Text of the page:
Having returned from a recent trip to Peru, I enjoy experimenting with some of the techniques and ingredients I discovered there.
“Pollo a la brasa” is ubiquitous in Peru. Grilled on a spit and served with ají verde sauce, this seasoned whole chicken is an iconic dish featured in restaurants across the country.
Few American home cooks have access to a broiler or broiler, so this version suits a home kitchen with an oven. Chili peppers, which form the base of the sauce, are not readily available in the United States, but a jalapeno or any hot chile is a suitable substitute.
I made this dish for dinner on a Sunday and it was a complete success. The leftover meat was made into a delicious chicken salad sprinkled with celery and tossed with green chili peppers and mayonnaise the next day, and the fat from the pan and carcass resulted in a tasty, slightly ruddy chicken soup.
A word about the roasting technique: we’re fans of braising almost any meat; our family prefers meat that is tender to the point of almost falling apart and well seasoned. If your crew prefers a more traditional rotisserie chicken, cooked at a slightly higher temperature, uncovered, resulting in a firmer texture, stick with that cooking method and simply follow the recipe below for the marinade.
for 4 people
A note about the peppers: I used jalapenos and included the seeds for extra heat. If your crew has more timid palates, remove the seeds or use a milder pepper like a fresh poblano or even a quarter of a sweet bell.
1 rotisserie chicken, about 7 pounds
4 garlic cloves
1 tablespoon paprika
1 teaspoon salt
1 jalapeno pepper or whole chile
1 whole lime, juice plus zest
¼ cup canola or vegetable oil
Puree all ingredients in a blender.
Place the chicken in a large zip-top bag or bowl and pour some of the marinade into the cavity. Separate the skin from the meat and add the remaining marinade, rubbing the mixture in to ensure optimal flavor. Let the chicken marinate for 2 to 24 hours. Bring it to room temperature before grilling.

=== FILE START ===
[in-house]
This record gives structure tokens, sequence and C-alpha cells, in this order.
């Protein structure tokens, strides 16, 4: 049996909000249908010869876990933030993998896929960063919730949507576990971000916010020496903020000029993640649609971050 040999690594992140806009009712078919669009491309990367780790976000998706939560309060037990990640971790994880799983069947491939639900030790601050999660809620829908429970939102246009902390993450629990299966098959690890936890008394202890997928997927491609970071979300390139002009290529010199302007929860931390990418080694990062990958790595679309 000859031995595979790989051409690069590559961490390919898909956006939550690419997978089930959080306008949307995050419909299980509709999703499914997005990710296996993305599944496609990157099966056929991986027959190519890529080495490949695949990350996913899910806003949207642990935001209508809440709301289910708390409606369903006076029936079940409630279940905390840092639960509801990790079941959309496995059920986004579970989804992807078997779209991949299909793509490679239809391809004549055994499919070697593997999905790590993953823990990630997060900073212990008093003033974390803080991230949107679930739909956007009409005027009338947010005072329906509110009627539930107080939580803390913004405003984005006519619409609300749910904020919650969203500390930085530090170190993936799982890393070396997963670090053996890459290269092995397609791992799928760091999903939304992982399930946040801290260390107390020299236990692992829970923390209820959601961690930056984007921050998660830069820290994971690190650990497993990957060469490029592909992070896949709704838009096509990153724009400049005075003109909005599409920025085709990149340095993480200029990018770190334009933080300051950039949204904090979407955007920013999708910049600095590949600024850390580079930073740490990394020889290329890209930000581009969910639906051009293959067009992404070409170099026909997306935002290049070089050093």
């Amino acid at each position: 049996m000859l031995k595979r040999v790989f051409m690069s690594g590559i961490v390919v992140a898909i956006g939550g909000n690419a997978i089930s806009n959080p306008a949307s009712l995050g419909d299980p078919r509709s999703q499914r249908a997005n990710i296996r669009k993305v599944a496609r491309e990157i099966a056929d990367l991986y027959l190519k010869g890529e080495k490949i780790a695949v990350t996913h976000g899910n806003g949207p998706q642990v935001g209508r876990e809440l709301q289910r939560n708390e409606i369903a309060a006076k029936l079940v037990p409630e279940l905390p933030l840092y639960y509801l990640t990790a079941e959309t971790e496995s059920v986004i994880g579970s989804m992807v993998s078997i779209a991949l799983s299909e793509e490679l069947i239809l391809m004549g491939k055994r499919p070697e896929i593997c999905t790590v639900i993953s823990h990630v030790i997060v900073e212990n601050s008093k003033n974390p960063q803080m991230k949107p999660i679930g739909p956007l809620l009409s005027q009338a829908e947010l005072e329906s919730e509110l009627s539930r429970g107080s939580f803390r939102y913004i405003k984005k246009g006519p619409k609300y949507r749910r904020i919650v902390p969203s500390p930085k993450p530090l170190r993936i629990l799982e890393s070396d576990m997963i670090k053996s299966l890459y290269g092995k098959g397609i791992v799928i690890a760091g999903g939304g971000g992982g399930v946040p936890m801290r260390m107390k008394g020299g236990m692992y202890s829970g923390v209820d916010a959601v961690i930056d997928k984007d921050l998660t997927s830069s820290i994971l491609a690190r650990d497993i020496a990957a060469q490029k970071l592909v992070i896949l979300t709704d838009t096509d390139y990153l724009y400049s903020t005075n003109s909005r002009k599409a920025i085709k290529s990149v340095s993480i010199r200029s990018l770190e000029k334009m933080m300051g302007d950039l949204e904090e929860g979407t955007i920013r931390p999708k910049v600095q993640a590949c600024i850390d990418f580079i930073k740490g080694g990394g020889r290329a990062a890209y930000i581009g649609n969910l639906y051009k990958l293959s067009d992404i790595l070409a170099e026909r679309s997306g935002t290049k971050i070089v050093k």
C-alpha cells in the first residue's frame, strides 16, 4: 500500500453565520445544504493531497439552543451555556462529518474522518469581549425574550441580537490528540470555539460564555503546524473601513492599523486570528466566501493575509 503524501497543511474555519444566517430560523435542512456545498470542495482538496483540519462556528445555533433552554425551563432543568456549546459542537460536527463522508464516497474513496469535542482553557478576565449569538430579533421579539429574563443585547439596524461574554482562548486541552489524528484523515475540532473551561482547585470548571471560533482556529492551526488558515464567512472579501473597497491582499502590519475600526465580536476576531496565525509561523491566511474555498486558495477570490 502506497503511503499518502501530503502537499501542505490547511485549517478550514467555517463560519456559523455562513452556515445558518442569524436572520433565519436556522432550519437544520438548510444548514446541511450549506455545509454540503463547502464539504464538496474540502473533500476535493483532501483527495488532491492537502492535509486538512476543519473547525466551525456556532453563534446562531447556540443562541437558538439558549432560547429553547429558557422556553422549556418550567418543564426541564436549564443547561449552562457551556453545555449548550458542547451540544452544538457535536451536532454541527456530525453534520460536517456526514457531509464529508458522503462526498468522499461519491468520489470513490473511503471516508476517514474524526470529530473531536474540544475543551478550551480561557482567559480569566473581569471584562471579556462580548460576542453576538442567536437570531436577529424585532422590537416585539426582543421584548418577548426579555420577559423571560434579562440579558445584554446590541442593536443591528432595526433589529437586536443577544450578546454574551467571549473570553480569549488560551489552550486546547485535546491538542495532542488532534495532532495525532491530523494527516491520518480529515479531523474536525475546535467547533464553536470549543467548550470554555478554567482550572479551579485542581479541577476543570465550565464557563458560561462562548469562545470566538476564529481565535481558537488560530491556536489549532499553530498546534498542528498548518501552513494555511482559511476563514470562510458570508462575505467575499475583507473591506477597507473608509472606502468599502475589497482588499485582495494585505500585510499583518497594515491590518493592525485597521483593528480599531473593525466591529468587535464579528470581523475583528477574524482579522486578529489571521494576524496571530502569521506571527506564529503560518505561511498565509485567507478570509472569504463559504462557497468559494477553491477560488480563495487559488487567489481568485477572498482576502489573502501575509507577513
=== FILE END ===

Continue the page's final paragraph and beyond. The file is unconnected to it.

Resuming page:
Heat your oven to 350 degrees F.
Place chicken in a large roasting pan with a lid. Pour remaining marinade over chicken, cover, and cook until done, about 15-20 minutes per pound. (Cooking the bird covered often speeds up the process, so if you use that method, check to make sure it’s done about 30 minutes ahead of schedule.) When ready, let the chicken rest for 10 minutes, cut it up and serve it with the aji verde sauce. .
Green Chili Sauce
Aji amarillo refers to the yellowish hot peppers used in many Peruvian dishes. Jalapenos are a solid substitute. This sauce is traditionally made with a combination of sour cream and mayonnaise, but for this recipe, since it was served with chicken, I omitted the dairy and added a little more mayonnaise for texture.
If you’re serving fish, sour cream (or Greek yogurt) would work well, and this sauce would complement just about any fish. It’s also great as a vegetable dip, sauce for tacos or quesadillas, tossed with tuna salad, poured over grilled vegetables, mashed potatoes, or tossed with mayonnaise and spread on a sandwich. I haven’t tried drinking it neat or frosting a cake with it yet, but I might – it’s that versatile and delicious.
3 garlic cloves
1 jalapeno pepper
Juice of 1 lime
1 cup fresh cilantro, well rinsed
½ teaspoon salt
½ cup mayonnaise (or ¼ cup mayonnaise and ¼ cup Greek yogurt or sour cream)
1 tablespoon canola oil
In a blender, puree all ingredients until smooth. If the sauce needs to “loose up” in the blender, add a teaspoon or two of water. Serve cold or at room temperature.